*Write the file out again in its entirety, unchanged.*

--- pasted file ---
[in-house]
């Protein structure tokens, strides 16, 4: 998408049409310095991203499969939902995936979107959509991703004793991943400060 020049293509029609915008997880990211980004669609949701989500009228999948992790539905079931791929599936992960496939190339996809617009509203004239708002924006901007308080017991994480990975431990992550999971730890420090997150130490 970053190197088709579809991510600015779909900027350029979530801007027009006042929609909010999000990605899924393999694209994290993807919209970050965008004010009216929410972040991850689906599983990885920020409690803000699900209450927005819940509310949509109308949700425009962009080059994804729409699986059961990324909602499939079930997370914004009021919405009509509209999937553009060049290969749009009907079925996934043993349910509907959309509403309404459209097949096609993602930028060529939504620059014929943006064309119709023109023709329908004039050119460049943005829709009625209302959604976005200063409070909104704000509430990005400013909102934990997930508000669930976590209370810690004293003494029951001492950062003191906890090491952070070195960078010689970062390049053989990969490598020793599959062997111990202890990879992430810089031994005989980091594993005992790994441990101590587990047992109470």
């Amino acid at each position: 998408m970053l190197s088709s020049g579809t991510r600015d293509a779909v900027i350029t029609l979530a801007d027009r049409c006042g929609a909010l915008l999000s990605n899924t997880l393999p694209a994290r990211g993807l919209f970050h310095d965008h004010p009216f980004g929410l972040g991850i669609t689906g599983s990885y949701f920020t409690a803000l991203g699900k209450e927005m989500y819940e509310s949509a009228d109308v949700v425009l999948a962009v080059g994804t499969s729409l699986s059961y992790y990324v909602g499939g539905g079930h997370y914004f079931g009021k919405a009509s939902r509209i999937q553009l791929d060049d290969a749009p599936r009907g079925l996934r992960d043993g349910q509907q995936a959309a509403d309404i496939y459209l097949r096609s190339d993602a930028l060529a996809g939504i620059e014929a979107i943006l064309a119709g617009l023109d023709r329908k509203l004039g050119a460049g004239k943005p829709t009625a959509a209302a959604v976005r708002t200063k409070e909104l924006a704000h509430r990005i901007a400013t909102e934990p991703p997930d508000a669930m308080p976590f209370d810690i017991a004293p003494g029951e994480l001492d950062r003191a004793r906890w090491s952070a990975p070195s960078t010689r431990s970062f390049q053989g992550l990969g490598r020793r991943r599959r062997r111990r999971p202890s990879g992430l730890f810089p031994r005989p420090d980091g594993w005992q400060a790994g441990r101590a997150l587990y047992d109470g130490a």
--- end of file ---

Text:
[in-house]
């Protein structure tokens, strides 16, 4: 998408049409310095991203499969939902995936979107959509991703004793991943400060 020049293509029609915008997880990211980004669609949701989500009228999948992790539905079931791929599936992960496939190339996809617009509203004239708002924006901007308080017991994480990975431990992550999971730890420090997150130490 970053190197088709579809991510600015779909900027350029979530801007027009006042929609909010999000990605899924393999694209994290993807919209970050965008004010009216929410972040991850689906599983990885920020409690803000699900209450927005819940509310949509109308949700425009962009080059994804729409699986059961990324909602499939079930997370914004009021919405009509509209999937553009060049290969749009009907079925996934043993349910509907959309509403309404459209097949096609993602930028060529939504620059014929943006064309119709023109023709329908004039050119460049943005829709009625209302959604976005200063409070909104704000509430990005400013909102934990997930508000669930976590209370810690004293003494029951001492950062003191906890090491952070070195960078010689970062390049053989990969490598020793599959062997111990202890990879992430810089031994005989980091594993005992790994441990101590587990047992109470």
């Amino acid at each position: 998408m970053l190197s088709s020049g579809t991510r600015d293509a779909v900027i350029t029609l979530a801007d027009r049409c006042g929609a909010l915008l999000s990605n899924t997880l393999p694209a994290r990211g993807l919209f970050h310095d965008h004010p009216f980004g929410l972040g991850i669609t689906g599983s990885y949701f920020t409690a803000l991203g699900k209450e927005m989500y819940e509310s949509a009228d109308v949700v425009l999948a962009v080059g994804t499969s729409l699986s059961y992790y990324v909602g499939g539905g079930h997370y914004f079931g009021k919405a009509s939902r509209i999937q553009l791929d060049d290969a749009p599936r009907g079925l996934r992960d043993g349910q509907q995936a959309a509403d309404i496939y459209l097949r096609s190339d993602a930028l060529a996809g939504i620059e014929a979107i943006l064309a119709g617009l023109d023709r329908k509203l004039g050119a460049g004239k943005p829709t009625a959509a209302a959604v976005r708002t200063k409070e909104l924006a704000h509430r990005i901007a400013t909102e934990p991703p997930d508000a669930m308080p976590f209370d810690i017991a004293p003494g029951e994480l001492d950062r003191a004793r906890w090491s952070a990975p070195s960078t010689r431990s970062f390049q053989g992550l990969g490598r020793r991943r599959r062997r111990r999971p202890s990879g992430l730890f810089p031994r005989p420090d980091g594993w005992q400060a790994g441990r101590a997150l587990y047992d109470g130490a």